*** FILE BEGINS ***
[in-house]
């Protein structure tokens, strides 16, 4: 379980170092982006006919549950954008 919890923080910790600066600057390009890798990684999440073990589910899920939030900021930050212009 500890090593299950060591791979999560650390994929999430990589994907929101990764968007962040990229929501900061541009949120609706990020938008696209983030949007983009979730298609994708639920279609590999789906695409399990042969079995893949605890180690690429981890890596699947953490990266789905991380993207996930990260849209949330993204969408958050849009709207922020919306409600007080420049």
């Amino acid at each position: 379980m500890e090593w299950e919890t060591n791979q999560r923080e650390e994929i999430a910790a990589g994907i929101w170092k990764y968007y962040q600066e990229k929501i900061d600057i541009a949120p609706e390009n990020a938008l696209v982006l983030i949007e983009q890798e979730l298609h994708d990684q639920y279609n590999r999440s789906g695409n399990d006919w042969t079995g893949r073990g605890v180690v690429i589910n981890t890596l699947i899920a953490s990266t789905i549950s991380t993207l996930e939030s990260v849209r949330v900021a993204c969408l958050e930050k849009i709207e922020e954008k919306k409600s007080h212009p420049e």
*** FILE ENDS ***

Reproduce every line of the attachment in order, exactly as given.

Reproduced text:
[in-house]
């Protein structure tokens, strides 16, 4: 379980170092982006006919549950954008 919890923080910790600066600057390009890798990684999440073990589910899920939030900021930050212009 500890090593299950060591791979999560650390994929999430990589994907929101990764968007962040990229929501900061541009949120609706990020938008696209983030949007983009979730298609994708639920279609590999789906695409399990042969079995893949605890180690690429981890890596699947953490990266789905991380993207996930990260849209949330993204969408958050849009709207922020919306409600007080420049």
């Amino acid at each position: 379980m500890e090593w299950e919890t060591n791979q999560r923080e650390e994929i999430a910790a990589g994907i929101w170092k990764y968007y962040q600066e990229k929501i900061d600057i541009a949120p609706e390009n990020a938008l696209v982006l983030i949007e983009q890798e979730l298609h994708d990684q639920y279609n590999r999440s789906g695409n399990d006919w042969t079995g893949r073990g605890v180690v690429i589910n981890t890596l699947i899920a953490s990266t789905i549950s991380t993207l996930e939030s990260v849209r949330v900021a993204c969408l958050e930050k849009i709207e922020e954008k919306k409600s007080h212009p420049e």